Charlie’s Angels 2019 NA (no award)

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How hard can it be to make a Charlie’s Angels movie? This 2019 version ain’t your momma’s Charlie’s Angels, in fact, is really isn’t anyone’s Charlie’s Angels at all; Elizabeth Banks’ continuation of the benighted franchise has been the very definition of a dud, an expensive, heavily promoted comedy/thriller that no-one outside of Variety’s critic seems to want.

The industry trade-paper generally aims for some kind of salty accuracy in their reviews, but it’s hard to match up the movie under discussion with this description ; ‘written and directed, by Elizabeth Banks as if she’d been making cheeky renegade action films all her life. The movie is relentless, it’s pulpy and exciting, it’s unabashedly derivative…rousingly of-the-moment feministic…ace car-chase filmmaking — breathless and ultra-violent, with big mounted weapons…awesomely elaborate action sequence that unfolds in a quarry…’ Instead, Charlie’s Angels has all the breathless, awesome action of Pitch Perfect 3 or The Spy Who Dumped Me, generic, anonymous fodder with phoned-in performances, dull green-screen punch-ups and no discernable flavour. It wouldn’t seem possible to disrespect such vanilla source material, but somehow Banks manages it.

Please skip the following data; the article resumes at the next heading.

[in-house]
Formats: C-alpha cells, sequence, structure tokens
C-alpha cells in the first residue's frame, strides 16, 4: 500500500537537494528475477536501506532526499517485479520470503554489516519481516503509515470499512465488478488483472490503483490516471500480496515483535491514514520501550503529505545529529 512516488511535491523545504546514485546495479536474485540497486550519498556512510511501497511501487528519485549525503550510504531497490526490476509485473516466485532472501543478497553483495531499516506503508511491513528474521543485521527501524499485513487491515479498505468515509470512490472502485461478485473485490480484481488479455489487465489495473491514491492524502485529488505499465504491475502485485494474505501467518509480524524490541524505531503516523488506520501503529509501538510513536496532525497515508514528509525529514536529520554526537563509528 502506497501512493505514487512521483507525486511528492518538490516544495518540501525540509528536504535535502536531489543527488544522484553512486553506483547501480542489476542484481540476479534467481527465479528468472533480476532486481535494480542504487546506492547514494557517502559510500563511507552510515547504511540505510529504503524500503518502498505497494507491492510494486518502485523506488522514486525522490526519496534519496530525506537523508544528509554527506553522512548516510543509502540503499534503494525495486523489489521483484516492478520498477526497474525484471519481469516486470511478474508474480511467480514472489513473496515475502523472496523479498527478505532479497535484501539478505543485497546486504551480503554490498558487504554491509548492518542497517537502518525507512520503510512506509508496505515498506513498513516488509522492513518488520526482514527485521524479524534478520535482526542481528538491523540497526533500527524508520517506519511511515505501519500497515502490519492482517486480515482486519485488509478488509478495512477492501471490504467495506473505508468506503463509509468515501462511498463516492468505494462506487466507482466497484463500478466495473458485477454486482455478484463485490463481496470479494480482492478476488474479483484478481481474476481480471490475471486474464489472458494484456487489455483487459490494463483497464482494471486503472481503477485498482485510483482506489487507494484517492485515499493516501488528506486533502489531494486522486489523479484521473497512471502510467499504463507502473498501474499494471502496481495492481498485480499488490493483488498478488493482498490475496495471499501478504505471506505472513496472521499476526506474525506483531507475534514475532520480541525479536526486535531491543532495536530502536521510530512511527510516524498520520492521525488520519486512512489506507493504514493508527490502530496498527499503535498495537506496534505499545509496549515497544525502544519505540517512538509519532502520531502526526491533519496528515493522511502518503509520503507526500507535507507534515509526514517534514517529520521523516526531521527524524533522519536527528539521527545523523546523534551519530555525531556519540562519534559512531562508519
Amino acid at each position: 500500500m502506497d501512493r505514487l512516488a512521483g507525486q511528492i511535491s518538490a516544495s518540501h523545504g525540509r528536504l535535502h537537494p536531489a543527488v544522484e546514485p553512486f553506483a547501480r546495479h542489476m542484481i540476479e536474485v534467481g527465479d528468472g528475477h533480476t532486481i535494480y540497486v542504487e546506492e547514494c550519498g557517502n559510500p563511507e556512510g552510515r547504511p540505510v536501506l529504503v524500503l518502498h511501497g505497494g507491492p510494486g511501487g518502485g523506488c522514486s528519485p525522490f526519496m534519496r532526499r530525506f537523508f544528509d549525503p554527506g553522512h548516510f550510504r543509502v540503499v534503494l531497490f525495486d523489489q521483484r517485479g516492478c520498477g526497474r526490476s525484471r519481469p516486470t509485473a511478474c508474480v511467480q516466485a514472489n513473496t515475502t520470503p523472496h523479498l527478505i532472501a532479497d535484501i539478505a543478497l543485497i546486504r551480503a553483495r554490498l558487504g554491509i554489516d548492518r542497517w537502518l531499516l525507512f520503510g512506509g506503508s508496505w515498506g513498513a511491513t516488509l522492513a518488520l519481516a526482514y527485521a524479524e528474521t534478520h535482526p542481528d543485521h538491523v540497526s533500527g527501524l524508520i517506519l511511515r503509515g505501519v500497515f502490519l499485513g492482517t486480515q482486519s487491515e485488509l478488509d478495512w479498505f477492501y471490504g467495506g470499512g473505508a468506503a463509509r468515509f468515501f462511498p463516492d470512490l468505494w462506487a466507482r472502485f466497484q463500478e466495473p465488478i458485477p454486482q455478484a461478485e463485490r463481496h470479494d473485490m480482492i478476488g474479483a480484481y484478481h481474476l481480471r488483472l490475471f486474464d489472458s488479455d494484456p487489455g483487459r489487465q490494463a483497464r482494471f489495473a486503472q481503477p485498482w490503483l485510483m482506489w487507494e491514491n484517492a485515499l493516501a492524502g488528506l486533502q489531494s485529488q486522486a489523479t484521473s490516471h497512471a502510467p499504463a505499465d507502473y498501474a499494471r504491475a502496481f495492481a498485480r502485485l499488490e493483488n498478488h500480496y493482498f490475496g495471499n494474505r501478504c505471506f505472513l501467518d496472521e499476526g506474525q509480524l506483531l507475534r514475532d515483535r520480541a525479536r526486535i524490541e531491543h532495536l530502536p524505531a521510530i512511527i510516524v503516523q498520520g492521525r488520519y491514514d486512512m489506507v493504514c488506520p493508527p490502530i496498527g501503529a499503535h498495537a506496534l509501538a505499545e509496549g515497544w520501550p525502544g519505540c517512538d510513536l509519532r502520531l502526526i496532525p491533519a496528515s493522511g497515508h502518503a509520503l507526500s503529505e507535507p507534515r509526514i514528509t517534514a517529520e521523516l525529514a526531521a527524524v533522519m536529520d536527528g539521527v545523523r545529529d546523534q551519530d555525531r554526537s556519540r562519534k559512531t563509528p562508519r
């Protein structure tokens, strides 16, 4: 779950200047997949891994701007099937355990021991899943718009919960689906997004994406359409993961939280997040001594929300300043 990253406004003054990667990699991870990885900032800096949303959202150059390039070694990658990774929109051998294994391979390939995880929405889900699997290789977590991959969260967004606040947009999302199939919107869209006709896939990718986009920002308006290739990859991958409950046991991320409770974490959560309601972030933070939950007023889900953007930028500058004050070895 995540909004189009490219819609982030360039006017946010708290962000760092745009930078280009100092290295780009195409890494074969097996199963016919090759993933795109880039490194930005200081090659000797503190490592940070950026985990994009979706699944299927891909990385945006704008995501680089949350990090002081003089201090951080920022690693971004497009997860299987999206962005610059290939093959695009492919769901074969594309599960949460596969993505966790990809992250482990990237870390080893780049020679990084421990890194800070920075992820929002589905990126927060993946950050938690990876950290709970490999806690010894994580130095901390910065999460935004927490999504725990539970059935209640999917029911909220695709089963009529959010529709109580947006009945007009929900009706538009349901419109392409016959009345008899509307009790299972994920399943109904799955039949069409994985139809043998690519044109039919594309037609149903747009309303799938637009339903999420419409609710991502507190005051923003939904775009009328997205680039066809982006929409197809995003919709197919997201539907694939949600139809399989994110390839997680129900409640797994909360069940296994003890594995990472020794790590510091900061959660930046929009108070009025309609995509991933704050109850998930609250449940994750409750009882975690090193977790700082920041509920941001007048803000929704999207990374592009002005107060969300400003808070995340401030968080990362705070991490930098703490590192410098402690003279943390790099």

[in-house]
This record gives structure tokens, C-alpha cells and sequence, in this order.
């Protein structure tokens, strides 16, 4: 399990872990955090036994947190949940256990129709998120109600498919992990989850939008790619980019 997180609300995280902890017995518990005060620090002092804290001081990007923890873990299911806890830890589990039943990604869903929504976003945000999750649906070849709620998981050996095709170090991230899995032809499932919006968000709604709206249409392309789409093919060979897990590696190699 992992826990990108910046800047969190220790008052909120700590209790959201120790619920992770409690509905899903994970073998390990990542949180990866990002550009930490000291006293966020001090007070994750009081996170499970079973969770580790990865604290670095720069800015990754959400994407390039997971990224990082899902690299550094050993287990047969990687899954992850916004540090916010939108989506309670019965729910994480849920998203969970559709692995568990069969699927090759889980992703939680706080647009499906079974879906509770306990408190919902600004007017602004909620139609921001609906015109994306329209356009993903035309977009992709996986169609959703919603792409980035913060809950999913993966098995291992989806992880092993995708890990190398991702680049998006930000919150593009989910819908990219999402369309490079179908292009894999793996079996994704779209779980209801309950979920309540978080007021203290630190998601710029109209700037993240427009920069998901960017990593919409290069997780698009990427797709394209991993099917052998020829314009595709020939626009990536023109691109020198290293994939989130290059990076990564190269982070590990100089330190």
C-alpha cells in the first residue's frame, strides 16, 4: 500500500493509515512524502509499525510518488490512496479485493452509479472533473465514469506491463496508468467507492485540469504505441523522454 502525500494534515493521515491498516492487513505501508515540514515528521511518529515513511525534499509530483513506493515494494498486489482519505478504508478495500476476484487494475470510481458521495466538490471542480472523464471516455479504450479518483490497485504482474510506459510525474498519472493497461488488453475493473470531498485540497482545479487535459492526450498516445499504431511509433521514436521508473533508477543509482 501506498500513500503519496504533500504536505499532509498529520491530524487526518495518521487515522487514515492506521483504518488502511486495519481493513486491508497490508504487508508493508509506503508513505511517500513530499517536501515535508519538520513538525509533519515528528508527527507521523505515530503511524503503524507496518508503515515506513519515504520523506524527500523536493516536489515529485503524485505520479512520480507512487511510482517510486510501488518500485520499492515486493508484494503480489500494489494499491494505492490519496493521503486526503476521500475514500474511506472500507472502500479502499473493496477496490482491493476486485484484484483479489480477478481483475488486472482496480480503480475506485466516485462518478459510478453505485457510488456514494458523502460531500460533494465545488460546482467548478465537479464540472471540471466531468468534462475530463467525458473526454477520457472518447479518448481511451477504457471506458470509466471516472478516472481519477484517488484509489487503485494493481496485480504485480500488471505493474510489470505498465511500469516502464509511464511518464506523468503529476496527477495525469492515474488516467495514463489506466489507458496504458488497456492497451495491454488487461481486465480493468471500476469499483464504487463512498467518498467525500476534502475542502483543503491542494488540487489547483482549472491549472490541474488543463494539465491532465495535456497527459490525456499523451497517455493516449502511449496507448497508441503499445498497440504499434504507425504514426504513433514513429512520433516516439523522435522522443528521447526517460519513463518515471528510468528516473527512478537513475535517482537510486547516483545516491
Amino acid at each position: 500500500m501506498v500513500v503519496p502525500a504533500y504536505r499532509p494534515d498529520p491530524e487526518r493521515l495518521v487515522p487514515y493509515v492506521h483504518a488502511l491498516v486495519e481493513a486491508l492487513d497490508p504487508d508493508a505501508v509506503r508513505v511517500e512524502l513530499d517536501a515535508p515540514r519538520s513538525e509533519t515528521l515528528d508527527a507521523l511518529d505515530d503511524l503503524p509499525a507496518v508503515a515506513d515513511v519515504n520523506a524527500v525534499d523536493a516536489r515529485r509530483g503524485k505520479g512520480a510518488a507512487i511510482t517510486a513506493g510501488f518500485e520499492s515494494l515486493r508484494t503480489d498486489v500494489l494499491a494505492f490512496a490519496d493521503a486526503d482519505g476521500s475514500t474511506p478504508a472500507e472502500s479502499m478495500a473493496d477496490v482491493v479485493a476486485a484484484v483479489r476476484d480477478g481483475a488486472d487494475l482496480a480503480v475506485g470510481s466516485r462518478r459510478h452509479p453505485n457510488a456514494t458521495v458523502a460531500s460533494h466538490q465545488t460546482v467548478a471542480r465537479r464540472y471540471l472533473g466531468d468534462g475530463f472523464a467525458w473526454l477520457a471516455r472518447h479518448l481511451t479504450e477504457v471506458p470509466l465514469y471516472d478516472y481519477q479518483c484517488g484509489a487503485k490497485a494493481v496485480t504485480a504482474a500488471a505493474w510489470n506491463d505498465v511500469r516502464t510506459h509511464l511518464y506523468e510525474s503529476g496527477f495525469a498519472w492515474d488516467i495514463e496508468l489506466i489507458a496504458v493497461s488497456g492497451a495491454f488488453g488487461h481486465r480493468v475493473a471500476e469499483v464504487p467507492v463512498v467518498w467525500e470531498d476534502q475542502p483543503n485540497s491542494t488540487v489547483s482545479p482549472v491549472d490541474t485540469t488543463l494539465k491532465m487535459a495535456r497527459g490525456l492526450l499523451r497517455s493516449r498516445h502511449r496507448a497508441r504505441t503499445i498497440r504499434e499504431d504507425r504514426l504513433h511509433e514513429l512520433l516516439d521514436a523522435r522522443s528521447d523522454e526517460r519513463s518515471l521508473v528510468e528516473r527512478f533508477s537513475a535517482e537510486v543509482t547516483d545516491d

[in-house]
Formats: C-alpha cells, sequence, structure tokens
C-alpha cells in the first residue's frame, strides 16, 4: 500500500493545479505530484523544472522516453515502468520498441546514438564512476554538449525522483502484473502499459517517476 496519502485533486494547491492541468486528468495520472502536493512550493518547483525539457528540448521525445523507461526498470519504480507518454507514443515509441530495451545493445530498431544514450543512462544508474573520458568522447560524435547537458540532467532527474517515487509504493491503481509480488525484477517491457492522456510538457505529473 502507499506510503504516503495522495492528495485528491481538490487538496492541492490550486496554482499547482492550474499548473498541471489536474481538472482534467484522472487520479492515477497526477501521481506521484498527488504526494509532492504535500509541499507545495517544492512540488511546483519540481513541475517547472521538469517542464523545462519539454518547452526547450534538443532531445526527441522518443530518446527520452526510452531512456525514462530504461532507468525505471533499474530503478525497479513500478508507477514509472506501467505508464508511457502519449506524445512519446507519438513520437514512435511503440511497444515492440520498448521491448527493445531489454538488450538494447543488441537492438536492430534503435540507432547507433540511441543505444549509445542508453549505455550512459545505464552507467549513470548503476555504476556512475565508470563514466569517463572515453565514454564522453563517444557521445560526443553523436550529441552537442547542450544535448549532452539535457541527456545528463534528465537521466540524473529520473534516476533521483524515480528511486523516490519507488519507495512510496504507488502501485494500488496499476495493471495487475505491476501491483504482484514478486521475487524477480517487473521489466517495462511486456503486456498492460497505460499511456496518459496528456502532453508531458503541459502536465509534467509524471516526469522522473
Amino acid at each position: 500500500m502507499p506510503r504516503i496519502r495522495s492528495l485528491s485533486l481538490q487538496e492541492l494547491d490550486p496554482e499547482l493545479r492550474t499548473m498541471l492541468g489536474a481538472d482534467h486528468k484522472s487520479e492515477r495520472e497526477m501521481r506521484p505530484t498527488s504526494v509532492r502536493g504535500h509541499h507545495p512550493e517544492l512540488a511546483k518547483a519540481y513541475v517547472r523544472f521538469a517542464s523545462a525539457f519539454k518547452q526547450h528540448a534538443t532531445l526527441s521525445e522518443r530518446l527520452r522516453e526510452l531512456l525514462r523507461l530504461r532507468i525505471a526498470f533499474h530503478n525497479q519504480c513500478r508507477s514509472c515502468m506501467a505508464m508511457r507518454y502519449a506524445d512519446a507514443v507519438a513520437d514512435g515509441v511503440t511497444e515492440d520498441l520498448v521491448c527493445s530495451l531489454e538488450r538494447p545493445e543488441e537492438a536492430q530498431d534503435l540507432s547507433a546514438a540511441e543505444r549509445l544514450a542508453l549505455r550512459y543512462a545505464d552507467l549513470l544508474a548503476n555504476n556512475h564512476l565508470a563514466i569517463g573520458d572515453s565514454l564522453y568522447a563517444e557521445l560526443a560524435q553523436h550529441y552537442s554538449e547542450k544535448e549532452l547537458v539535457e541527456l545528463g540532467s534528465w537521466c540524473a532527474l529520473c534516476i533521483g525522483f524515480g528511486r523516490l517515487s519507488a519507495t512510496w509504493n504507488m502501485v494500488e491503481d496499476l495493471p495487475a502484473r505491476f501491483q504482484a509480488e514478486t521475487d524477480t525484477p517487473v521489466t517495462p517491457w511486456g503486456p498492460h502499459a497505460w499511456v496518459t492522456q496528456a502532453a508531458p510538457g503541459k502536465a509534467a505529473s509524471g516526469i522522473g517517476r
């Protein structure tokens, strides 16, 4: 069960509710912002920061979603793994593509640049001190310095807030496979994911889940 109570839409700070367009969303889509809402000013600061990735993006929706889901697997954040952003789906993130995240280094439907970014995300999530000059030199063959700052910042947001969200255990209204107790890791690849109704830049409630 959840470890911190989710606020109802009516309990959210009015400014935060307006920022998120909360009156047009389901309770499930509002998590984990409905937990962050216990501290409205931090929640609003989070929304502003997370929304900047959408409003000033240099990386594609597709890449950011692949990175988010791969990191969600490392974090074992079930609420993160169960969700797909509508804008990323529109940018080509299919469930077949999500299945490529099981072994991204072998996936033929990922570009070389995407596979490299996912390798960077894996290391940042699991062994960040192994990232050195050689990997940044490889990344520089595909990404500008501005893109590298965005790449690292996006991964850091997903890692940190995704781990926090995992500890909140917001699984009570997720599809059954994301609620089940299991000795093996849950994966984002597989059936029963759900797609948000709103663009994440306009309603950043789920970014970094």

The problem starts from the packaging. As a tv show, Charlie’s Angels made stars of the girls in the central roles, and they became household names. The cinematic reboot brought Drew Barrymore, Cameron Diaz and Lucy Liu to the roles, an update if not necessarily an upgrade. But how would you feel about the Angels being played by someone like, pause to consult notes, Naomi Scott? She was in Aladdin, right? Or what about, he googles quickly, Ellen Balinska? What would an actress whose claim to fame is brief appearances on Casualty and Midsommar Murders bring to the party? No pop culture frisson whatsoever is the answer. Charlie’s Angels needs three stars, big, or fading, or upcoming, just recognisable names. Would you fancy The Magnificent Seven with a cast of unknowns? Ocean’s 11 with a semi-professional cast? The producers on this film had one job, and they don’t seem to have taken it that seriously. Almost anyone would be better than the girls chosen here.